March air cargo figures present a mixed bag; worldwide volumes touch 21%

Air cargo volumes witnessed a worldwide growth of 21 percent in March over the same period a year ago.

March air cargo figures present a mixed bag; worldwide volumes touch 21%

Air cargo volumes witnessed a worldwide growth of 21 percent in March over the same period a year ago. YoY change in the period March 1-15, 2021 stood at -0.2 percent, but the YoY growth in the second half of the month was 44 percent, a clear reminder that the first lockdown started to bite air cargo by mid-March 2020. As the cautious recovery of early 2021 (1.1 percent YoY for the first two months) was halted in the first half of March (-0.2 percent YoY), the question arises whether the second half reversed the trend again.

Analysing the volume developments for the 30 largest markets, for six of them (the origins USA Atlantic South, USA Midwest, Taiwan, Thailand, Belgium and Kenya), March 2021 was simply the best month since January 2018. The same was true for the destination markets China-East, South Korea, Japan, Belgium, the Netherlands and USA-Midwest. Other top-origins, notably China North East and Central, France, UK, India, and Australia, have not yet recovered. March air cargo volumes in these regions remained more than 20 percent below their best month over the past three years. This is also the case for the destinations Australia, Canada East, China Northeast, Spain, South Africa and USA Northeast.

Worldwide, March 2021 was only marginally lower than the same month in 2018 and 2019. This is the more remarkable when taking into account the enormous reduction in cargo capacity. YoY load factor improvements in each of the three first months of 2021, range between 15 and 20 percent-points: airlines are clearly able to use their cargo space much more efficiently than in the past.

For the full first quarter of 2021 (Q1), chargeable weight worldwide was 7.7 percent above Q1-2020, but still 2 percent below Q12019. The categories vulnerable and high-tech, flowers and live animals, however, did better than in Q12019, the first-mentioned by an impressive 22 percent. Compared with Q1-2019, the ten largest forwarders gained considerable market share in Africa (2.4 percent-points) and Central and South America (3.3 percentage points), but lost share in the Northern hemisphere, ranging from a loss of 0.4 percentage points in the Middle East and South Asia (MESA) to a loss of 2.7 percentage points in Europe.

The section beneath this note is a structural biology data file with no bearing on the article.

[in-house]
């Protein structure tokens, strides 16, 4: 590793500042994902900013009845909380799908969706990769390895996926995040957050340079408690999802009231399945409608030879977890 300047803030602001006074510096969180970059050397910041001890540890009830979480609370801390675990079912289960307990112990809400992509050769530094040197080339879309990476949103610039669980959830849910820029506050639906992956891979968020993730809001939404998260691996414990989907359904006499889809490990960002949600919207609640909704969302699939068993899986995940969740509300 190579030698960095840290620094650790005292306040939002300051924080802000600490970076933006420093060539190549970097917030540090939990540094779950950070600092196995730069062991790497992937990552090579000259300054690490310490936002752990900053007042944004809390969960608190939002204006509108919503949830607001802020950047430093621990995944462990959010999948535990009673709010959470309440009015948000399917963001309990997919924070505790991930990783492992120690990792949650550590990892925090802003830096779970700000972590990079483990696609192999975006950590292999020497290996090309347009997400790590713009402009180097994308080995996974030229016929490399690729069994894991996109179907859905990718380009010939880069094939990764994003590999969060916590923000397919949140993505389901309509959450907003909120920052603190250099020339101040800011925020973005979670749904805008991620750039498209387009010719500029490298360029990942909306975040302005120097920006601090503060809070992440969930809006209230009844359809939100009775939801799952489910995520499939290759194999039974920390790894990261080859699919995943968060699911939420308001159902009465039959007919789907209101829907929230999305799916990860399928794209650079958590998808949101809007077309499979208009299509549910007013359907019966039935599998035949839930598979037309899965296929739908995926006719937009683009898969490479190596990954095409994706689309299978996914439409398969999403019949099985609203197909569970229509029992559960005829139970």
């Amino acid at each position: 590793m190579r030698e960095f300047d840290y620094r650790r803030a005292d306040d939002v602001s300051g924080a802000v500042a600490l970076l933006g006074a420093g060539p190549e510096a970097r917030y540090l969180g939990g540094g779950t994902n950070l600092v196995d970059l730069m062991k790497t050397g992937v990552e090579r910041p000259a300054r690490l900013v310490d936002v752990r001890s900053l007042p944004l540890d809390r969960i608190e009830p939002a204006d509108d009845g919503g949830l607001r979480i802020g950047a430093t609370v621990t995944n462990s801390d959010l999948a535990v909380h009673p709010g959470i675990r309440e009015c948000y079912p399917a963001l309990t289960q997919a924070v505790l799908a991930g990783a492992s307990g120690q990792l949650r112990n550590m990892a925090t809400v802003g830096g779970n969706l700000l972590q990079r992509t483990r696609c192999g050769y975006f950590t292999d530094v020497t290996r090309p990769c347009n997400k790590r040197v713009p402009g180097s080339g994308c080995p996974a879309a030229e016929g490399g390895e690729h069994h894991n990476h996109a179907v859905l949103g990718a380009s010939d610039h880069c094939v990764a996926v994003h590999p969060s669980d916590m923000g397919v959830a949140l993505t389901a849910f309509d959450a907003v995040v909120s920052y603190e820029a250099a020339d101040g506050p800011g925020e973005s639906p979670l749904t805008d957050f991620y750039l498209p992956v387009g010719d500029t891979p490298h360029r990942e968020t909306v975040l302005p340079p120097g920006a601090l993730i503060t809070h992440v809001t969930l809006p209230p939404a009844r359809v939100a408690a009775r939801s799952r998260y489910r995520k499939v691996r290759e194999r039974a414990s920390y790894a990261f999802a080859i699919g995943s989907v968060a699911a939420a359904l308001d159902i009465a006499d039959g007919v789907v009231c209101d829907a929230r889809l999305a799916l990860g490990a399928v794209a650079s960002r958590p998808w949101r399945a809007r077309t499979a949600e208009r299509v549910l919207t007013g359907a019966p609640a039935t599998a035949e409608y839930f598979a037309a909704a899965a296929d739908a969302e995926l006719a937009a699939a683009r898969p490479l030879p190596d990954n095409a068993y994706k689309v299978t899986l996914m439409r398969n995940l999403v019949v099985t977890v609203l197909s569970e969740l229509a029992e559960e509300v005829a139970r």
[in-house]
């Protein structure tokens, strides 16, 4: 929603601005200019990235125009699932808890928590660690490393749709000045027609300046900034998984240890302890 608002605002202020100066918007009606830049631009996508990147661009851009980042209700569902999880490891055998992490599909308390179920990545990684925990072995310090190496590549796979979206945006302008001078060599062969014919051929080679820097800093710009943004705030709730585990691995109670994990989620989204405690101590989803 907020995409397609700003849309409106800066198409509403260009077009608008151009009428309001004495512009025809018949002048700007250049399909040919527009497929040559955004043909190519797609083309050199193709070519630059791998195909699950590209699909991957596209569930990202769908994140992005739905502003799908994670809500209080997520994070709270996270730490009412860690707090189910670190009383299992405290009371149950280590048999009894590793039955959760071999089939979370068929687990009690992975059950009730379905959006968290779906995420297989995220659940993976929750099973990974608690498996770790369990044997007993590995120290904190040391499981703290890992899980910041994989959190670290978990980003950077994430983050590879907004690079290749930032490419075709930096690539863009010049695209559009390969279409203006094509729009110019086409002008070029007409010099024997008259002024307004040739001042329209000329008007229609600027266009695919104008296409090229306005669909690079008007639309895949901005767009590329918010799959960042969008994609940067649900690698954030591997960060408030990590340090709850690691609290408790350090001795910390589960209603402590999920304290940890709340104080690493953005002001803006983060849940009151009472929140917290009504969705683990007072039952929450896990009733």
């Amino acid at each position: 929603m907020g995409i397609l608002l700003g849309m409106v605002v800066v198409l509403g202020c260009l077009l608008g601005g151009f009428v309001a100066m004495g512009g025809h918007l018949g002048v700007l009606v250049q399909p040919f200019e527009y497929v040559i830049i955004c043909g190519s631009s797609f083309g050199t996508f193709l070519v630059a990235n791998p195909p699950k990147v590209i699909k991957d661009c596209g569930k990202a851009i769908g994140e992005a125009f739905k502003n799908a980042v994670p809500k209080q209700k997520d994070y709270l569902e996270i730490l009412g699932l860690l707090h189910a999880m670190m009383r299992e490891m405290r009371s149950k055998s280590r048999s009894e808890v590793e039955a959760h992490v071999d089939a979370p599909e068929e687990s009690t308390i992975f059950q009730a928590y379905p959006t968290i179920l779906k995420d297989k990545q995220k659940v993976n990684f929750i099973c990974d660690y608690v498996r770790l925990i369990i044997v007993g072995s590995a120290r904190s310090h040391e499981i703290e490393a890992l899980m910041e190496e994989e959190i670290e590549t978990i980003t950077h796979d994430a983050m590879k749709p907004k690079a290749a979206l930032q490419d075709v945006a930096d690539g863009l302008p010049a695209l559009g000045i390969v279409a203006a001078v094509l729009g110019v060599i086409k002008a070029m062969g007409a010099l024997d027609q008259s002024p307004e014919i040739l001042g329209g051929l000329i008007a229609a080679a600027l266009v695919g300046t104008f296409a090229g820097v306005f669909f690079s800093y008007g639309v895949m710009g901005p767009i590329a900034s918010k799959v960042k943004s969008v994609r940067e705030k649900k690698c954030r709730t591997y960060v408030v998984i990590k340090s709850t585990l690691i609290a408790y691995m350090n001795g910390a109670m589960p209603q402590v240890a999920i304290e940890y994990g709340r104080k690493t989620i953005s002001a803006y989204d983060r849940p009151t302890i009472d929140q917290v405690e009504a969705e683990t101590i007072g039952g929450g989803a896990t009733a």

Until the financial crisis of more than ten years ago, a country’s air cargo growth was often double the growth of the country’s economy: this 2:1 ratio moved downwards since. Yet, it may be back to the old level in China. According to The Economist, China’s economy grew by 18.3 percent YoY in Q1. In the same period its outbound air cargo increased by 39 percent and its inbound by an even higher 41 percent. To no one’s surprise, China leads the Q1 air cargo growth tables by a large margin. The whole Asia Pacific area increased by 19 percent YoY (outbound), followed by the Americas (10 percent YoY in the north, 6 percent YoY in central and south). Europe and Africa remained the same, whilst the origin MESA dropped by 10 percent YoY.

Since the start of the pandemic, the most drastically changed figures are those on rate developments. The Q1 YoY rate increase of 64 percent puts the much smaller volume gains in a rather different light. Not only do the rate increases highlight the capacity shortage and the short term financial influence of the pandemic, they may cause further changes in cargo capacity made available by passenger airlines. After all, with rates on full freighter flights up by 32 percent YoY, whilst those on passenger aircraft almost doubled, airlines could be tempted to take a fresh look at the capacity they make available for air cargo. Freighter capacity in March increased 7 percentage points less than cargo capacity on passenger aircraft, while the worldwide rate increased every week from mid-March to mid-April.

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